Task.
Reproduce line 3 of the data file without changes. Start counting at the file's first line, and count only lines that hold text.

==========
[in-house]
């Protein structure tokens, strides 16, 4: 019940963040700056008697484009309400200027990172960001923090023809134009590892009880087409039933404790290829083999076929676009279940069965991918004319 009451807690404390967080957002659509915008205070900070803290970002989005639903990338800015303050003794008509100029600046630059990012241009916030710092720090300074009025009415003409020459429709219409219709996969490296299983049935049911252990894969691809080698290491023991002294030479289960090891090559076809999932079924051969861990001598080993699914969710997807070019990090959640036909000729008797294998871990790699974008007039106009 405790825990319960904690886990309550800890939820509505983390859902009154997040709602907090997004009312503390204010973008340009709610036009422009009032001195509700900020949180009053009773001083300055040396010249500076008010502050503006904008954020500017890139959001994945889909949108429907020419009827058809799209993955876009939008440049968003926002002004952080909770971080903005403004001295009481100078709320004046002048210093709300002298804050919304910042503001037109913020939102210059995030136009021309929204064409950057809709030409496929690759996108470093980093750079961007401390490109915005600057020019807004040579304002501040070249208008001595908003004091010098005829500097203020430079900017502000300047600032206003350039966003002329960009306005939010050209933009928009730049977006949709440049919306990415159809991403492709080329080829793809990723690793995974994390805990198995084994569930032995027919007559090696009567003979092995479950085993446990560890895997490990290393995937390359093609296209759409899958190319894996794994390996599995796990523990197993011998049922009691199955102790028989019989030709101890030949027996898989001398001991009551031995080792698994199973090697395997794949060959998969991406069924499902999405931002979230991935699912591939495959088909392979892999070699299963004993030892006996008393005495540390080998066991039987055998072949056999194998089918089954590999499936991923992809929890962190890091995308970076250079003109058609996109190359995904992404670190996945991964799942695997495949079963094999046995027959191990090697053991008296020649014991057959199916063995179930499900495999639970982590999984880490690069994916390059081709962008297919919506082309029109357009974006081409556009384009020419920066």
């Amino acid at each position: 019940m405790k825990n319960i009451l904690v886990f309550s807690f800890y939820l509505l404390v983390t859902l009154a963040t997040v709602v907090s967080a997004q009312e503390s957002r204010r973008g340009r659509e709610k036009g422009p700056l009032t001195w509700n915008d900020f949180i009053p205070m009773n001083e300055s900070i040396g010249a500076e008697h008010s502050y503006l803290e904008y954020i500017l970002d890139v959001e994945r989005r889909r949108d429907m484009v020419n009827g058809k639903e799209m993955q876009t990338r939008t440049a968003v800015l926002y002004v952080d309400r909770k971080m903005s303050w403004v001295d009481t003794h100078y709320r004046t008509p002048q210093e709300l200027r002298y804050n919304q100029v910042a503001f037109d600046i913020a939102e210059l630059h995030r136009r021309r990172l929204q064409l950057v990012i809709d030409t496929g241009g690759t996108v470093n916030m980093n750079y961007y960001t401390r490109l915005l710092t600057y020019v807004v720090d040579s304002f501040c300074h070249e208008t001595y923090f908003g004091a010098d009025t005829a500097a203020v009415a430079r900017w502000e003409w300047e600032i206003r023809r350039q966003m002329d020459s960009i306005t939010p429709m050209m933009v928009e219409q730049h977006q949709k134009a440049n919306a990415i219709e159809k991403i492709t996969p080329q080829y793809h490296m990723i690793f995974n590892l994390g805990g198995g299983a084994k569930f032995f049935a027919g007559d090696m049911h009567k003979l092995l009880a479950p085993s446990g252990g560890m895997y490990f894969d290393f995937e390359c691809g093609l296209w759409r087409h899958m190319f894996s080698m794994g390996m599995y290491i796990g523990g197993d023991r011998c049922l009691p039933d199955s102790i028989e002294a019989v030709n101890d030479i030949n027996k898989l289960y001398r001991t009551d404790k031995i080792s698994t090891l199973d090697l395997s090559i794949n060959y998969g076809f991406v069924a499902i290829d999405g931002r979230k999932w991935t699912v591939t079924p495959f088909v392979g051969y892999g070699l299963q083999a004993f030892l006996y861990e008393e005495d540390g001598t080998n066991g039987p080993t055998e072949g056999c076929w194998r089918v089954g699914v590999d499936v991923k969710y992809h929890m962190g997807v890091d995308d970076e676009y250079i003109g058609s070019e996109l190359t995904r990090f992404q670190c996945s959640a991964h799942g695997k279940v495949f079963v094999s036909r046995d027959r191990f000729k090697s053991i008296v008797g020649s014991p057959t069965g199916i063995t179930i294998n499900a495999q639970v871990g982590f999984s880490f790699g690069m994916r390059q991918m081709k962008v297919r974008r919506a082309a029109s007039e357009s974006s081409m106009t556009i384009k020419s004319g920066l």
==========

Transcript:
């Amino acid at each position: 019940m405790k825990n319960i009451l904690v886990f309550s807690f800890y939820l509505l404390v983390t859902l009154a963040t997040v709602v907090s967080a997004q009312e503390s957002r204010r973008g340009r659509e709610k036009g422009p700056l009032t001195w509700n915008d900020f949180i009053p205070m009773n001083e300055s900070i040396g010249a500076e008697h008010s502050y503006l803290e904008y954020i500017l970002d890139v959001e994945r989005r889909r949108d429907m484009v020419n009827g058809k639903e799209m993955q876009t990338r939008t440049a968003v800015l926002y002004v952080d309400r909770k971080m903005s303050w403004v001295d009481t003794h100078y709320r004046t008509p002048q210093e709300l200027r002298y804050n919304q100029v910042a503001f037109d600046i913020a939102e210059l630059h995030r136009r021309r990172l929204q064409l950057v990012i809709d030409t496929g241009g690759t996108v470093n916030m980093n750079y961007y960001t401390r490109l915005l710092t600057y020019v807004v720090d040579s304002f501040c300074h070249e208008t001595y923090f908003g004091a010098d009025t005829a500097a203020v009415a430079r900017w502000e003409w300047e600032i206003r023809r350039q966003m002329d020459s960009i306005t939010p429709m050209m933009v928009e219409q730049h977006q949709k134009a440049n919306a990415i219709e159809k991403i492709t996969p080329q080829y793809h490296m990723i690793f995974n590892l994390g805990g198995g299983a084994k569930f032995f049935a027919g007559d090696m049911h009567k003979l092995l009880a479950p085993s446990g252990g560890m895997y490990f894969d290393f995937e390359c691809g093609l296209w759409r087409h899958m190319f894996s080698m794994g390996m599995y290491i796990g523990g197993d023991r011998c049922l009691p039933d199955s102790i028989e002294a019989v030709n101890d030479i030949n027996k898989l289960y001398r001991t009551d404790k031995i080792s698994t090891l199973d090697l395997s090559i794949n060959y998969g076809f991406v069924a499902i290829d999405g931002r979230k999932w991935t699912v591939t079924p495959f088909v392979g051969y892999g070699l299963q083999a004993f030892l006996y861990e008393e005495d540390g001598t080998n066991g039987p080993t055998e072949g056999c076929w194998r089918v089954g699914v590999d499936v991923k969710y992809h929890m962190g997807v890091d995308d970076e676009y250079i003109g058609s070019e996109l190359t995904r990090f992404q670190c996945s959640a991964h799942g695997k279940v495949f079963v094999s036909r046995d027959r191990f000729k090697s053991i008296v008797g020649s014991p057959t069965g199916i063995t179930i294998n499900a495999q639970v871990g982590f999984s880490f790699g690069m994916r390059q991918m081709k962008v297919r974008r919506a082309a029109s007039e357009s974006s081409m106009t556009i384009k020419s004319g920066l």